Why Prof Salim Abdool Karim believes SA’s third wave may be 'different' to global trends
SA's third wave could be different compared to other countries, says Prof Salim Abdool Karim.
Prof Abdool Karim, who spoke to Jacaranda FM this week, predicts that SA could expect a different outcome because it had a variant in the second wave.
During the height of the second wave, SA had the 501Y.V2 variant, which was first discovered in the Eastern Cape and was found to be more infectious than the original virus.
“Our situation is different from other countries because we had a variant in our second wave, so we can expect our third wave to be somewhat different,” said Abdool Karim.
He said it was still hard to tell whether it would be less severe.
“We are not going to make much difference to the third wave with vaccines,” he said.
“In fact, very few countries around the world can do that because you have to get to around 70% or 80% coverage to make an impact. To avoid the third wave is very difficult with vaccines.”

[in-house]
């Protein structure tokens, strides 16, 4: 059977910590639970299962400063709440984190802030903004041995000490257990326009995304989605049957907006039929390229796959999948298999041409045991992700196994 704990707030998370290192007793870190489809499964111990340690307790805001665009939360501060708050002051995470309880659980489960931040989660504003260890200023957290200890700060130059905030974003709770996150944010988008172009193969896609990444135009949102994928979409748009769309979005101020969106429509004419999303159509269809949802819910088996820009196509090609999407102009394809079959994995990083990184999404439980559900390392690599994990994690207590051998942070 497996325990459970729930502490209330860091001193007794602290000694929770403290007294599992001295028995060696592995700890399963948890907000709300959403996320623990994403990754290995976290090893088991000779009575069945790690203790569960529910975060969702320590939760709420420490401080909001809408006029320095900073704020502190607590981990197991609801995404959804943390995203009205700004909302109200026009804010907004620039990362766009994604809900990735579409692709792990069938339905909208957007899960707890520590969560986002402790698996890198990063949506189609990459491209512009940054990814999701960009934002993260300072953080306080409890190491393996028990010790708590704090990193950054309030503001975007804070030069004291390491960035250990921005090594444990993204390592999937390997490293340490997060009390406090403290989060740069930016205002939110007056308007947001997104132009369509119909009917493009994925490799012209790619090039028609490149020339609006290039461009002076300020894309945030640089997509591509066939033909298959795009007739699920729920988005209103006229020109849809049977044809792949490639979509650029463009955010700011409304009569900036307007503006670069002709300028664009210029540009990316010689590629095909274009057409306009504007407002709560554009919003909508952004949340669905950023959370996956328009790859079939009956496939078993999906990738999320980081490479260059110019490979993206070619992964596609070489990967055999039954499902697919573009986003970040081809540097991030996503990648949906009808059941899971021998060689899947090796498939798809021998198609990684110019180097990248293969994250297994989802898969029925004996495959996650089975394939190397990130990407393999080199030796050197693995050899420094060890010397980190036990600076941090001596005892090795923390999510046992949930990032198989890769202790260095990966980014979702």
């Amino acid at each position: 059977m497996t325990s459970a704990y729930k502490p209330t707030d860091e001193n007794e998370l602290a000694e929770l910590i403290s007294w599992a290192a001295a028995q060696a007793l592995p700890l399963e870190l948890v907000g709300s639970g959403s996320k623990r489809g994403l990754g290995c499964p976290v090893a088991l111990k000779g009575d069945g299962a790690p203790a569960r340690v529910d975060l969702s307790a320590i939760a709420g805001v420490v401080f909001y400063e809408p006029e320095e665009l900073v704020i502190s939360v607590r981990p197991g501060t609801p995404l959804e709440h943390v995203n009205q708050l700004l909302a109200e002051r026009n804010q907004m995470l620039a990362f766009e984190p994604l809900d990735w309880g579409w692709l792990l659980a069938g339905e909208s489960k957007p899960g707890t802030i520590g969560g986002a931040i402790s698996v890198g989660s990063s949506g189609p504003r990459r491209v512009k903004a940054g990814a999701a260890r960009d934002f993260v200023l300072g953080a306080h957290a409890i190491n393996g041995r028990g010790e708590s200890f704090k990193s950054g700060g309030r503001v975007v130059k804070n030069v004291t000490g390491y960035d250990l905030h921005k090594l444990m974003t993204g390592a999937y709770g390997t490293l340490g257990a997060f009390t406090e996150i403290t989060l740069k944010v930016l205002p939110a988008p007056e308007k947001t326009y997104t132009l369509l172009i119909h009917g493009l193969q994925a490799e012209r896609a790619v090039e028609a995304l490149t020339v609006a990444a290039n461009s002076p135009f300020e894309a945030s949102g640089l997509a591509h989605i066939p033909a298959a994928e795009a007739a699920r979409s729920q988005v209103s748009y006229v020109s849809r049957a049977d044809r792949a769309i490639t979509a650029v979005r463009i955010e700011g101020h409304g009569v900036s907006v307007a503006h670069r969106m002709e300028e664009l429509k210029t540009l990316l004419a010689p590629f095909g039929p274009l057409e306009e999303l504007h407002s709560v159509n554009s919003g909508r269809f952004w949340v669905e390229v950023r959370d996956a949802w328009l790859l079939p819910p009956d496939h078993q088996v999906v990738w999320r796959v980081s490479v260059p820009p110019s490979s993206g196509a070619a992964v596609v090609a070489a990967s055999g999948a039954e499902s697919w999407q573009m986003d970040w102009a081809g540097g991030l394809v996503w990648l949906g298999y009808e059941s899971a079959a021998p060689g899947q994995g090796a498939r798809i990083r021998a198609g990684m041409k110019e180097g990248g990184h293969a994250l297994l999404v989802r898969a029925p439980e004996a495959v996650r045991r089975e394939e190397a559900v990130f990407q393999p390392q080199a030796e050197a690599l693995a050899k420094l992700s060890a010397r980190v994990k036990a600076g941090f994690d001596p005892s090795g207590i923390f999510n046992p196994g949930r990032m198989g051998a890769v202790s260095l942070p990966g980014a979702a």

TimesLIVE reported that the National Institute for Communicable Diseases (NICD) said SA had not yet met the threshold for a new wave.
The institute's acting executive director, Prof Adrian Puren, said last week that while SA had not yet crossed the national threshold for a new wave, the country could reach this point in the coming weeks.
The NICD said the Free State was the only province experiencing a third wave, while Gauteng, KwaZulu-Natal, Mpumalanga, North West and the Western Cape were showing sustained increases in infections.
The Northern Cape is experiencing a significant resurgence in Covid-19 cases.
Limpopo and the Eastern Cape are the only two provinces not at risk of a third wave at present.
Speaking to SAfm last month, Abdool Karim said SA was likely to experience the third wave of Covid-19 infections during winter.
“When I look at the trends, there is a reasonable likelihood we may see the third wave at the end of June and in July. That is when we are mostly indoors,” he said.
Abdool Karim said vaccinations could not prevent, but could help limit the severity, of a third wave.
“What we should be doing is trying to do our vaccinations as quickly as possible so we vaccinate the majority of our healthcare workers and the elderly before the next wave comes so it is less severe,” he said.
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